Name: Lawrence J. Stark
Date of Birth: 02 May 1935
Home City of Record: Chicago IL
Date of Loss: 01 February 1968
Country of Loss: South Vietnam
Loss Coordinates: 162734N 1073551E
Status (in 1973): Returnee
Other Personnel in Incident: Gostas, Theodore USA (released); Henderson, Alexander CIV (released); Meyer, Lewis CIV (released); Olsen, Robert CIV (Released); Page, Russell CIV (Released); Rander, Donald USA (Released); Rushton, Thomas CIV (Released); Spalding, Richard CIV (Released); Daves, Gary CIV (Released); Willis, Charles CIV (Released).
Source: Compiled by P.O.W. NETWORK 14 February 1997 from one or more of the following: raw data from U.S. Government agency sources and information provided by Ret. Major Gostas and Lawrence Stark. 2021
REMARKS: 730305 Released by PRG
SYNOPSIS: Stark was working in the northern part of South Vietnam during TET '68 when Hue came under seige. Ret. Major Ted Gostas (135th MIBN PROV) recalls being trapped without his radio in the city, and being unable to warn hundreds of 5th Marines as they walked into an ambush and their death. Government records indicate Stark and 11 others were captured soon afterward. Ten of those were civilians working with the Vietnamese. Stark was held captive for 5 1/2 years prior to his release on March 05, 1973.
SOURCE: WE CAME HOME (copyright 1977)
Captain and Mrs. Frederic A Wyatt (USNR Ret), Barbara Powers Wyatt, Editor
P.O.W. Publications, 10250 Moorpark St., Toluca Lake, CA 91602
Text is reproduced as found in the original publication (including date and spelling errors).
UPDATE - 09/95 by the P.O.W. NETWORK, Skidmore, MO
LAWRENCE J. STARK
Civilian working for the Department of the Navy
Captured: January 31, 1968
Released: March 5, 1973
I was born in Chicago on May 2, 1935. I attended St. Christiana's Grammar School and St. Rita's High School. From 1953-57 I attended St. Joseph College, Rensselaer, Indiana receiving a degree in Business Administration. I was drafted into the Army in February 1958 and after spending two years in Germany was honorably discharged. In April 1966, I went to Vietnam with a construction firm as a labor coordinator. This work terminated in 13 months. My next tour in Vietnam was as a Navy civilian in Da Nang. After three months, I went to Hue which is in the northern part of South Vietnam, heading an industrial relations office which had the responsibility of hiring Vietnamese to work for various military organizations. It was while working in this capacity that Hue came under siege and I was captured.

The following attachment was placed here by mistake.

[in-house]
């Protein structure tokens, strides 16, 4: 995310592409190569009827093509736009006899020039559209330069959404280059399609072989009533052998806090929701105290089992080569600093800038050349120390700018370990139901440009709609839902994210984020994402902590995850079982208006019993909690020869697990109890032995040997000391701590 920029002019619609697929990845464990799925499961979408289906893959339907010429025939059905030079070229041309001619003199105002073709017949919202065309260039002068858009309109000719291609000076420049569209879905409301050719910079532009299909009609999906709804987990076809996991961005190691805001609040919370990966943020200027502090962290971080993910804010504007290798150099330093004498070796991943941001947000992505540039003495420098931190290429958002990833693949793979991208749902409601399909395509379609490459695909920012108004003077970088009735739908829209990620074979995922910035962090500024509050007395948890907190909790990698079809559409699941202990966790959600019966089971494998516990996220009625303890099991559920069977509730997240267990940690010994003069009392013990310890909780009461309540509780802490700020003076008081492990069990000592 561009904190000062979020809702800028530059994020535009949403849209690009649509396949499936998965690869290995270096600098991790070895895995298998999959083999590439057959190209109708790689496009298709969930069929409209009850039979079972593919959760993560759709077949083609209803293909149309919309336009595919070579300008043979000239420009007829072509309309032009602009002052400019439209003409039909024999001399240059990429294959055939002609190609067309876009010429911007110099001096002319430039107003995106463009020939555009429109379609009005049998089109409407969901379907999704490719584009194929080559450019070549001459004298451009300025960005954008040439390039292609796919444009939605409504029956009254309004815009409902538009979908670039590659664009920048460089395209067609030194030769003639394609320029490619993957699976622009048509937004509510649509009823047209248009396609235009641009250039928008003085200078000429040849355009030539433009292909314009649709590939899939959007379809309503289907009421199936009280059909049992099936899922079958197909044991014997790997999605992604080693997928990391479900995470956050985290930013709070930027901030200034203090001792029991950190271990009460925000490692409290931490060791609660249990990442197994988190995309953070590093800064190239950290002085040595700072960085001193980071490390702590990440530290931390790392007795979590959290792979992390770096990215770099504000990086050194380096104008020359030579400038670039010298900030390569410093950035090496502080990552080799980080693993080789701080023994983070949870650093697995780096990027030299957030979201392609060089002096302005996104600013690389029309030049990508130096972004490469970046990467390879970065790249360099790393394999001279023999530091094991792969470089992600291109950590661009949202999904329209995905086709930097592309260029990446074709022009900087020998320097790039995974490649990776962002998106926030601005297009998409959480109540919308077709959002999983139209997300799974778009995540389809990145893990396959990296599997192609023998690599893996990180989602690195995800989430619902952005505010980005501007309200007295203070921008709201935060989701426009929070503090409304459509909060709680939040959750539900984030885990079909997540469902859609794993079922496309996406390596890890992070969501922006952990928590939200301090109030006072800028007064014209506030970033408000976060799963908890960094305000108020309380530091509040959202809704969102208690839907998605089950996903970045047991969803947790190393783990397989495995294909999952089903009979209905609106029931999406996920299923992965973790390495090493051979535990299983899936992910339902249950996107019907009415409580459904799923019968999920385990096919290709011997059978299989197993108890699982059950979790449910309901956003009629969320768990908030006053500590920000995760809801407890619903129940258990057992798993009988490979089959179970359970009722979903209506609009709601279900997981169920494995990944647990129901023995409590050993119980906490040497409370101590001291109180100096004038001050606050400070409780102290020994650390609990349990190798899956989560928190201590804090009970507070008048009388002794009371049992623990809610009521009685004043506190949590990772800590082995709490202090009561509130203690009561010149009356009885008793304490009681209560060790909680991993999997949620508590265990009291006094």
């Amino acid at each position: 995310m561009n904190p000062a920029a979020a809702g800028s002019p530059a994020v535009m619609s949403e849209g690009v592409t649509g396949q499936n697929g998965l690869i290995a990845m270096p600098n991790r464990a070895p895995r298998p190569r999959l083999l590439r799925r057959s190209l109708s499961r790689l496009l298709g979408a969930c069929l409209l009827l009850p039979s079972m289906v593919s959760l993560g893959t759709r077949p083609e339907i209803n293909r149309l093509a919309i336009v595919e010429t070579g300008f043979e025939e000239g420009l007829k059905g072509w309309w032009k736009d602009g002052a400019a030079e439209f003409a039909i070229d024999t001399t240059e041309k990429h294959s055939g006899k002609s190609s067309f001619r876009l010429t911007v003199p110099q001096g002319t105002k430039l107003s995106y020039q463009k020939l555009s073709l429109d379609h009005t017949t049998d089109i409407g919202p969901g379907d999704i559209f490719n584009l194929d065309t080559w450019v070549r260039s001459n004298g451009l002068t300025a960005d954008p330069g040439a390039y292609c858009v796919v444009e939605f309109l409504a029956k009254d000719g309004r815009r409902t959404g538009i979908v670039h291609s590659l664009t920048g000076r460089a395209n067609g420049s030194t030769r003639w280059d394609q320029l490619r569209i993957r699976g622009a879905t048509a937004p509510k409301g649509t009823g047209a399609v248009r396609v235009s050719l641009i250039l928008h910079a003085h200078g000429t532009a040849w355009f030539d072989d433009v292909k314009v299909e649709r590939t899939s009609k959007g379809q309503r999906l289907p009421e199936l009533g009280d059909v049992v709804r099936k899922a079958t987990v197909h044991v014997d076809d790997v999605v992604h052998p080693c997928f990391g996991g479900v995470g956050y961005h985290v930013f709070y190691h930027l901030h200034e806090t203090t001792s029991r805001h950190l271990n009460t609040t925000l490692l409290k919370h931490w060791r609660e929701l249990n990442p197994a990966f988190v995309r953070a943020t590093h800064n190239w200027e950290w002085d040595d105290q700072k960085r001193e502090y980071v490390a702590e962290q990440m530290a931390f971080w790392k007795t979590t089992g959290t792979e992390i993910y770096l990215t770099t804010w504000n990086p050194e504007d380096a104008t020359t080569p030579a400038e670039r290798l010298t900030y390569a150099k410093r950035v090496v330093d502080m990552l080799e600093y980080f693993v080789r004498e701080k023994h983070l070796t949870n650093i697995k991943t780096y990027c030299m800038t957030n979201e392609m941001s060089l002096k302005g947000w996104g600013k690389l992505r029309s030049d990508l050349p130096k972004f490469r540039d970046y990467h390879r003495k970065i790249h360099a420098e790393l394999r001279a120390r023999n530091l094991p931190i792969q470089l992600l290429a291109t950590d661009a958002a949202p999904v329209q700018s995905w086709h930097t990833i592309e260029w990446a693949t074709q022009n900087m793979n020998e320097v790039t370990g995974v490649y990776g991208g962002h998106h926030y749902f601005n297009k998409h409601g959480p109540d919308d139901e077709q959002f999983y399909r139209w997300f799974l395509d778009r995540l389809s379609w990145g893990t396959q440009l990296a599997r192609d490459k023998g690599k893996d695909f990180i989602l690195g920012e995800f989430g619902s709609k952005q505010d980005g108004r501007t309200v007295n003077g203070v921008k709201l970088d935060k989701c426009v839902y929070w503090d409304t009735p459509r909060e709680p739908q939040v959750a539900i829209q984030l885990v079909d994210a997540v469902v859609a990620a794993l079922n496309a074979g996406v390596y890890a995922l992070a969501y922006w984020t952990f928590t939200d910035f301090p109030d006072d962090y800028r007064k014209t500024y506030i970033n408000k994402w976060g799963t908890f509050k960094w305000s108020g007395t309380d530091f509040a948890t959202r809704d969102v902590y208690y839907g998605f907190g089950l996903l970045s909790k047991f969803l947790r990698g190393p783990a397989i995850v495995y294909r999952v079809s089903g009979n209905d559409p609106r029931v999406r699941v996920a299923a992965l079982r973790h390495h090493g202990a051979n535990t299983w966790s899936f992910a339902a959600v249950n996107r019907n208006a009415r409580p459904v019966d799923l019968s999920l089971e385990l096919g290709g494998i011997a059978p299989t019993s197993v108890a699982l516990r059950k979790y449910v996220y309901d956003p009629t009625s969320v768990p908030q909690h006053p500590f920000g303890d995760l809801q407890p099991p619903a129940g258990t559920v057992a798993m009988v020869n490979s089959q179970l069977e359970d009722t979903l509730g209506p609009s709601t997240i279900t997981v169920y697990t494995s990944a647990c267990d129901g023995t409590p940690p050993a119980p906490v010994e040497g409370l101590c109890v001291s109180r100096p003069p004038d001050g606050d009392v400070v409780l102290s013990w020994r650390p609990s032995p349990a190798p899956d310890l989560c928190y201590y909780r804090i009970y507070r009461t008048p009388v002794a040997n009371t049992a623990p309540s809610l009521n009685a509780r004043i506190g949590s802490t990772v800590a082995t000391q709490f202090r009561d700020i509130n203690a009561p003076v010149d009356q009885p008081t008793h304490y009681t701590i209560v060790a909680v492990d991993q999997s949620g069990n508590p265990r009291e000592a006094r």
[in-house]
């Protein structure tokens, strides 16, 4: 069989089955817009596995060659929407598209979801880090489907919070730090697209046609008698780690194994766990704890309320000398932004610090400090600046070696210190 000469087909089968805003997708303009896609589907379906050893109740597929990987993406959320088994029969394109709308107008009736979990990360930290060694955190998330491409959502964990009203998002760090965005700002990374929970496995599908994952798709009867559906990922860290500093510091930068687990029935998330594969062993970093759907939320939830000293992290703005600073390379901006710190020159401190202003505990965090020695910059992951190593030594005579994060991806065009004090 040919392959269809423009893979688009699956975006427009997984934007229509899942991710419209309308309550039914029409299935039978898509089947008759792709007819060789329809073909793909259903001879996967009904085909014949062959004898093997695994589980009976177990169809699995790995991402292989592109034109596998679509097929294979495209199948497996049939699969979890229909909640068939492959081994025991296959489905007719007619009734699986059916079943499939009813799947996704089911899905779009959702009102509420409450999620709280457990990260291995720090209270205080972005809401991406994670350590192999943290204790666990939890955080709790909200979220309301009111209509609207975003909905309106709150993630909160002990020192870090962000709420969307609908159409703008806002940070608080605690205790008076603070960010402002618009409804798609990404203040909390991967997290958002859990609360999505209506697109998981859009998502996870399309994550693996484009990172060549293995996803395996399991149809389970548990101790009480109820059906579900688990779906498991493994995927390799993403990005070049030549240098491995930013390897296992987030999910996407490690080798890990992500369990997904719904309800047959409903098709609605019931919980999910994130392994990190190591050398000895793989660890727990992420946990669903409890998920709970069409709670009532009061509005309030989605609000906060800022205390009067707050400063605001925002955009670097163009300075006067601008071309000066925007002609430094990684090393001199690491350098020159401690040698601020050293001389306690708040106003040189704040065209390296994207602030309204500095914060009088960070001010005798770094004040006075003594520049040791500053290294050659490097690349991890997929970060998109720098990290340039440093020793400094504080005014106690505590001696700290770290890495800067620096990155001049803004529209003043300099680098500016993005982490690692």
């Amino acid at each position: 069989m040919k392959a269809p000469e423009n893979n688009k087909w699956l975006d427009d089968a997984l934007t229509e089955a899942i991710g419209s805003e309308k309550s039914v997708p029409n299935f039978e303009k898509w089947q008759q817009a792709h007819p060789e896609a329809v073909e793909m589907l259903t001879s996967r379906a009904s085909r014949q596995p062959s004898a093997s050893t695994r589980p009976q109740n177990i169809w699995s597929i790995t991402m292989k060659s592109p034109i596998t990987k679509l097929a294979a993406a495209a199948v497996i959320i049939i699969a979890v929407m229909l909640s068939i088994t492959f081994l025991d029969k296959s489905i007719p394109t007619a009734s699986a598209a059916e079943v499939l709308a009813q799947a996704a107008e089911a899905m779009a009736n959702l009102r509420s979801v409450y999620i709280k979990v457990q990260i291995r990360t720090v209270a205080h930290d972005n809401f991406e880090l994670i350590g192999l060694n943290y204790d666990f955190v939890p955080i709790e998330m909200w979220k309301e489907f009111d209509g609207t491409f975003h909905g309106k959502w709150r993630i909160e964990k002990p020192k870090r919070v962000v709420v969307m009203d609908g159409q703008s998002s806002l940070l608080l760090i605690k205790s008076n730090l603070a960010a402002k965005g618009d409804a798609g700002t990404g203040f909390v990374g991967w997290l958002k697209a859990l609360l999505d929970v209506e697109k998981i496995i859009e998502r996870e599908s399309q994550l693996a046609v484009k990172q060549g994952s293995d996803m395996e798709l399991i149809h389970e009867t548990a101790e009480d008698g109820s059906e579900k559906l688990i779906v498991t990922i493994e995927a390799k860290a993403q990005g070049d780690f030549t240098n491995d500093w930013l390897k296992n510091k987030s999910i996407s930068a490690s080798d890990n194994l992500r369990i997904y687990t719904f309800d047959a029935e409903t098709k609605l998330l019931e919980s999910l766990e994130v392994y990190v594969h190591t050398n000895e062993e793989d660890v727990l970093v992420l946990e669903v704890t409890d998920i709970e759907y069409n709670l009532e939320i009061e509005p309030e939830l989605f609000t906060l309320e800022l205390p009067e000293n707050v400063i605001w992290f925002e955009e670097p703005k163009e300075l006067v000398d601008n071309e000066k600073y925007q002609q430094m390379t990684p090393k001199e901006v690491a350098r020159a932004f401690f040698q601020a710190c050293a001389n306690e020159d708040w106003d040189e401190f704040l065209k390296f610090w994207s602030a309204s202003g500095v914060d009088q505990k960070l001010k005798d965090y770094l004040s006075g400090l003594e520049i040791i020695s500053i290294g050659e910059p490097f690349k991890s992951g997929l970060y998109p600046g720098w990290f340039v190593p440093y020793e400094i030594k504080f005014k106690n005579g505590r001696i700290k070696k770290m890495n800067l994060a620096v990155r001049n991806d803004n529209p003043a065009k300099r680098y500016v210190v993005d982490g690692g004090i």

After spending two months in the hills outside of Hue and another month enroute to the North, we arrived at a camp in North Vietnam. I was to be imprisoned there and at other prisons in the North for the next five years. To add to one's loneliness and feeling of helplessness, I was forced to spend five months in solitary. Also, at no time during these five years was I able to receive or send any communication.
A typical day would run something like this: We would rise at 6:30 a.m. and after washing would have breakfast which usually consisted of bread and a teaspoon of sugar with hot water. From about 7 a.m. until 10:30 a.m. we would do various things such as read (if material was available which was not very often) or work on little projects such as learning a foreign language. Lunch generally consisted of a bowl of soup with a spinach-like vegetable and bread or rice. There was a little pork fat in the soup. After lunch we would take a siesta from noon to 2:30 p.m. and then we would work on our mental stimulation projects. Dinner would be the same as the lunch and during the rest of the day we would just pass the time in conversation with our roommates. Our conversations would be centered around our families, friends, interesting experiences as well as hobbies, interests and discussions of the fairer sex. At 9 p.m. we would retire for the night. I was seldom asked to work and had very little recreation.
We did receive some news while we were in prison, but most of it was full of propaganda, and there was very little said about the good things that were happening in the United States, such as the moon flights. There was, however, a great deal said about the bad things that were occurring in the States.
Upon returning to the United States I could not help but be aware of the changes that had occurred in the area of dress, hair styling, the liturgy of the Mass, and car styling to mention a few of the most obvious. But I have been most pleasantly surprised by the public concern in political issues. In thinking back I cannot recall such awareness before my capture. It is my fervent hope that this concern is not temporary, but will be long lasting. I firmly believe that good government requires an alert and demanding public It is quite natural that our interest is on the POW-MIA issue, but let us not in our generosity forget to pray for the veterans and especially the disabled veterans of the Viet Nam conflict.